Simultaneously occurring primary genital tract malignancies can be synchronous as in our case (2). Synchronous malignancies of cervix and ovaries are rare and only few cases are studied in literature (3). The most commonly encountered association consists of ovarian and endometrial cancers which accounts for 50-70% of all synchronous female genital tract tumours. As for the association between ovarian and cervical cancers only isolated cases have been reported so far (4). Surveillance Epidemiology and End Results (SEER) programme defines synchronous cancers, as cancers of the endometrium and ovary diagnosed within 2 months of each other which in the present case was within one month interval. The patients with synchronous cancers experienced much better survival than those with single ovarian cancers in each stage strata. Synchronous cases may have a lead-time advantage over single ovarian cases because endometrial tumours more often present with gynaecologic-related symptoms that occur sooner and prompting clinical examination and treatment. Age adjusted hazard ratios showed a 67% reduced risk of death (5). After additionally adjusting for stage, the risk reduction for synchronous cancers was reduced to 53% (hazard ratio 0.47, 95% CI 0.42-0.53) (5). Overall, ovarian cancer survival rates are low because the disease tends to be diagnosed at late stages, whereas endometrial cancer tends to be diagnosed at an earlier stage, resulting in better survival (5).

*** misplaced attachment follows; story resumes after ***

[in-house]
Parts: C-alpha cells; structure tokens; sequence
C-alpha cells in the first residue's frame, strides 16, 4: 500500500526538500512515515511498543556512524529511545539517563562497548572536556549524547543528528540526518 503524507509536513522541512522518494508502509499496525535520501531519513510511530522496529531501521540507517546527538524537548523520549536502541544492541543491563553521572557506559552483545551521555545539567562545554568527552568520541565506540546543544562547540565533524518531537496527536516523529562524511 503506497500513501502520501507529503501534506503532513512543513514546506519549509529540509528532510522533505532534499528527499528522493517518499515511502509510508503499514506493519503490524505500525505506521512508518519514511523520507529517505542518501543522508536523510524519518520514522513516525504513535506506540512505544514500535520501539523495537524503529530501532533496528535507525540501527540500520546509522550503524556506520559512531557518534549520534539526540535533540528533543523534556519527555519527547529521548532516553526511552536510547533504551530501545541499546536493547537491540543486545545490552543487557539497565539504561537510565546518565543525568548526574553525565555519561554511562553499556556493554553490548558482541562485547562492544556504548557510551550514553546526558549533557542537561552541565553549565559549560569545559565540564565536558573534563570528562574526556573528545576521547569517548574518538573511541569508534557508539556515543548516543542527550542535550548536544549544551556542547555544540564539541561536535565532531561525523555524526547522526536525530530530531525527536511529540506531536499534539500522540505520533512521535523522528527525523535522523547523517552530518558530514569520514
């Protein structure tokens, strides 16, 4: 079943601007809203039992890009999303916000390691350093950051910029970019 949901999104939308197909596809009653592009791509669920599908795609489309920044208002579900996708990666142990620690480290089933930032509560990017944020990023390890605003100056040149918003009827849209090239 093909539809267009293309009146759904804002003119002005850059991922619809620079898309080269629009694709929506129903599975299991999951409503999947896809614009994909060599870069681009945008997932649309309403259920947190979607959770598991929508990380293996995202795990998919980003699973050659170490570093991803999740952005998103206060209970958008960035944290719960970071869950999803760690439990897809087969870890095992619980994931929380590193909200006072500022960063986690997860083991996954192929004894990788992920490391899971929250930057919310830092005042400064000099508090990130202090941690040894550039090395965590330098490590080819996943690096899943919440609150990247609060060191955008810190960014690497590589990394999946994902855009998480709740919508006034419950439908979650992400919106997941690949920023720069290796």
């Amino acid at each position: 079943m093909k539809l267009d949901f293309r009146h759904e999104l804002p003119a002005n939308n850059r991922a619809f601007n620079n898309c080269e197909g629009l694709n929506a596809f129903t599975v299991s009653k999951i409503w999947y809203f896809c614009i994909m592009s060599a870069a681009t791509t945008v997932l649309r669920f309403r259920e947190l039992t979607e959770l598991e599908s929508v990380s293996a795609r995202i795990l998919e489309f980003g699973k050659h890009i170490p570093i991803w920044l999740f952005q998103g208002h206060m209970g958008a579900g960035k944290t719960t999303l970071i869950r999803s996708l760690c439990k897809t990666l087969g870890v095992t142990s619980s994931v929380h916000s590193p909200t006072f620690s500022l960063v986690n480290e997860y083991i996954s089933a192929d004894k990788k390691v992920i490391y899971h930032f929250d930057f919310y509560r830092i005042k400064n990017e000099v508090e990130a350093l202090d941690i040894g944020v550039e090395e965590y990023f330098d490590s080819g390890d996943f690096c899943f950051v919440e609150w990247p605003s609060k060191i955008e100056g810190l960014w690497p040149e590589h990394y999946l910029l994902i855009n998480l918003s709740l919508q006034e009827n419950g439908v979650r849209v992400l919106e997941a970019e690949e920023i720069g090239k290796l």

While the aetiology remains unclear, it has been postulated that when simultaneously subjected to carcinogen, embryologically similar tissues of female genital tract may develop synchronous neoplasm. Others suggested that metaplasia may occur in similar histological epithelium of genital tract and peritoneum (6),(7). Certain risk factors associated with these synchronous cases include nulliparity, obesity, unopposed oestrogen use, late menopause, diabetes causing increasing chances of disease whereas plasma levels of beta-carotene, lycopene, folate, Vit-B12 are protective. Certain genes viz., p53, p21, CCND1, ERCC1 and Her2neu association is seen (8),(9). Earlier reported cases of synchronous ovarian and cervical carcinoma are elaborated in (Table/Fig 8) (3),(4),(7),(8),(10),(11).